Best Practices

Hygienists: Get Involved in Dental Sleep Medicine

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dental hygienist sleep medicine

Dentists are growing in awareness about the role they can play in the treatment of sleep apnea, but it’s important to note that dental hygienists can save lives, too! How? It’s simple. A hygienist is the person who spends the most time with patients once they enter the dental office. From routine dental cleanings to educational information, a hygienist plays a crucial role in the interaction with the patient. As such, they may be the first to recognize a patient might be suffering from sleep apnea. As the first person your patients meet, hygienists offer recommendations based on a patient’s individual needs, which might include advice on sleep.

The Hygienist’s Role in Sleep Apnea

Sleep apnea is a chronic condition that often requires long-term management. In the last 10 years, dentists and hygienists have become more involved in the treatment of sleep apnea, and dental sleep medicine continues to expand. Sleep apnea often goes undiagnosed because most people who suffer from this condition don’t even realize they have it. Since patients visit their dentist more often than they visit their doctor, a dental hygienist plays a critical role in screening and caring for patients with sleep breathing disorders.

When going to the dentist, the topic of sleep apnea is not the first thing that comes to mind. However, the area of dental sleep medicine advances each year. Once a dental hygienist has received the proper education in sleep apnea, it is impossible to ignore the signs and symptoms of this potentially deadly condition. Initial screenings reveal that many of your patients might snore, feel tired all the time, or knew someone who had been diagnosed with sleep apnea, but your patient had never sought treatment.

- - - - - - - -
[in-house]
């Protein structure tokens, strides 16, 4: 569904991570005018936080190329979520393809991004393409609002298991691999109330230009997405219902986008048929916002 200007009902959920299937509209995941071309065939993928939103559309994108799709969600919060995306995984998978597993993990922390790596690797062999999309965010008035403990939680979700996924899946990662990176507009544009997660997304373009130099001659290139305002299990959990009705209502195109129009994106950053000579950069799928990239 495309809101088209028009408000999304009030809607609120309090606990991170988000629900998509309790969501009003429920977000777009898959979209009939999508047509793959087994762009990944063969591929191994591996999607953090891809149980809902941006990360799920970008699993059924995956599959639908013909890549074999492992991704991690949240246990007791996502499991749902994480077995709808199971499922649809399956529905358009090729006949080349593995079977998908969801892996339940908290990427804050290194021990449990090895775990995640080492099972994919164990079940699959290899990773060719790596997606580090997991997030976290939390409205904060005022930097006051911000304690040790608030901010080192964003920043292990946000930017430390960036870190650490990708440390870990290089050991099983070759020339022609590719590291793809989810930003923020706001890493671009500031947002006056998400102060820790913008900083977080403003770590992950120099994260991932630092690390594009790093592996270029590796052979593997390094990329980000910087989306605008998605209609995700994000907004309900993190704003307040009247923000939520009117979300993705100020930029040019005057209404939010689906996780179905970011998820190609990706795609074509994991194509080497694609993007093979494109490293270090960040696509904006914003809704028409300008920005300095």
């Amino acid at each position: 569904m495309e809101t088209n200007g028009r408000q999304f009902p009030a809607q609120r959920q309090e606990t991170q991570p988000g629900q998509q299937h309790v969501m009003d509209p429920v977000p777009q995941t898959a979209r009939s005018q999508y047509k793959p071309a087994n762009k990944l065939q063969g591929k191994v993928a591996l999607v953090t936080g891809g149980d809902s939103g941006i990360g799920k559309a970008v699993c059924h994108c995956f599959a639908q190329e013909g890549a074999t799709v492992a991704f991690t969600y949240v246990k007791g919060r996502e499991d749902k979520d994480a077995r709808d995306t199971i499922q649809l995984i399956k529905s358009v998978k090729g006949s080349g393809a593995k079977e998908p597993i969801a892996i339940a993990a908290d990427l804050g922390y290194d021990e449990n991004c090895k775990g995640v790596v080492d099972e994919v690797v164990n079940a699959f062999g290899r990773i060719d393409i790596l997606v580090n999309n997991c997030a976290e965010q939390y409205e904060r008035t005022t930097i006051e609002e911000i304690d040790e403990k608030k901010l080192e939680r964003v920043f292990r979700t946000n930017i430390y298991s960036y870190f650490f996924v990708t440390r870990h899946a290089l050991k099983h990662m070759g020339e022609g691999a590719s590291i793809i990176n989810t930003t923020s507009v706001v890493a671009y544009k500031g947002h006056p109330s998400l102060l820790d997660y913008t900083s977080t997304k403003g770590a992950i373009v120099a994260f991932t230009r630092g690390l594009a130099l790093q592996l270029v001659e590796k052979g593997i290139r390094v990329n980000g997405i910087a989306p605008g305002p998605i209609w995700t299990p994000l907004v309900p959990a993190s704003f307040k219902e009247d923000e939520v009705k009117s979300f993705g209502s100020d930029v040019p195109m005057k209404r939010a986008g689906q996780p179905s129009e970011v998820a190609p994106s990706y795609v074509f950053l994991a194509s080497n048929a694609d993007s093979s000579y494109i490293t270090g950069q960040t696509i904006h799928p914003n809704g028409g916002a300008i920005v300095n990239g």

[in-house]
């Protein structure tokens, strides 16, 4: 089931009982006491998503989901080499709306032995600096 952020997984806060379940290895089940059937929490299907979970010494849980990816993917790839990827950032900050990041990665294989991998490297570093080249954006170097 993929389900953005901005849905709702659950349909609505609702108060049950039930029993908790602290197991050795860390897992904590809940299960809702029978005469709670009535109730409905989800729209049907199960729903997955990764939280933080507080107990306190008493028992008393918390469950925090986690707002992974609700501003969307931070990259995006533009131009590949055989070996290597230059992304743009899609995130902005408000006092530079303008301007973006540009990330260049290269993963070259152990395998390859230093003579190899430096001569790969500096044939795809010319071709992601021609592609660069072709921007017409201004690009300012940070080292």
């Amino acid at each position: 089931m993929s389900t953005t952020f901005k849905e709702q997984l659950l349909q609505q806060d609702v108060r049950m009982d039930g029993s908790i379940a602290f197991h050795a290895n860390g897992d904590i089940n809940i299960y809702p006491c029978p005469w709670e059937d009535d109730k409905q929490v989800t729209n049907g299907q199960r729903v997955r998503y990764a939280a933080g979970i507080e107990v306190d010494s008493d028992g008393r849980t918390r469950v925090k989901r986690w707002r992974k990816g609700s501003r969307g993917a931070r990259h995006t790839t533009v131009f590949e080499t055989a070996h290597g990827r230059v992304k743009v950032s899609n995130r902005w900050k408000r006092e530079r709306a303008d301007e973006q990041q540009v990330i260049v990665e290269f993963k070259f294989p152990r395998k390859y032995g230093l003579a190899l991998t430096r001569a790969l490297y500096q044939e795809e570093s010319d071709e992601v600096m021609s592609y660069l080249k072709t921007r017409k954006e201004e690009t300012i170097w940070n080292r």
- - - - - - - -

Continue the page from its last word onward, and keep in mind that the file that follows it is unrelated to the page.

A dental hygienist can play an important role in the recognition of sleep disorders by adding questions to the standard dental history. Just as you ask your patients questions about their dental healthcare, it is important to get a better understanding of their day-to-day habits beyond brushing and flossing. You might want to ask patients the following questions at their regular dental visits:

  • Do you snore?
  • Can you breathe through your nose?
  • Do you wake up tired in the morning?
  • Do you become extremely tired or fall asleep during the day?

Each question is important in determining signs and symptoms of sleep apnea in your patients. And, since you are the main point of contact for your patients twice a year, it is important to include these questions.

Educate Your Patients

In addition to educating patients on oral diseases and complications, it is important to educate them on the dangers of sleep apnea and what treatment options are available. Through the knowledge of sleep apnea, patients can become better informed of this potentially deadly disease before it worsens.

As a hygienist, you can educate your patients on what sleep apnea is, as well as what dental options are available to manage it. Explain to your patients how an oral appliance works and how it would be custom-made specifically for their individual needs so they can sleep with an unobstructed airway, potentially eliminating the need for a CPAP machine.

Dentists and hygienists work as a team in the treatment and diagnosis of oral healthcare issues, which means sleep apnea too. Start today, and get a better understanding of how hygienists can aid in the identification and treatment of sleep apnea in your patients.

Contact Dr Mayoor Patel at 678-899-6076 or by visiting http://mpateldds.com.  He can provide more information on how hygienists can also receive educational training in helping to identify and treat sleep apnea.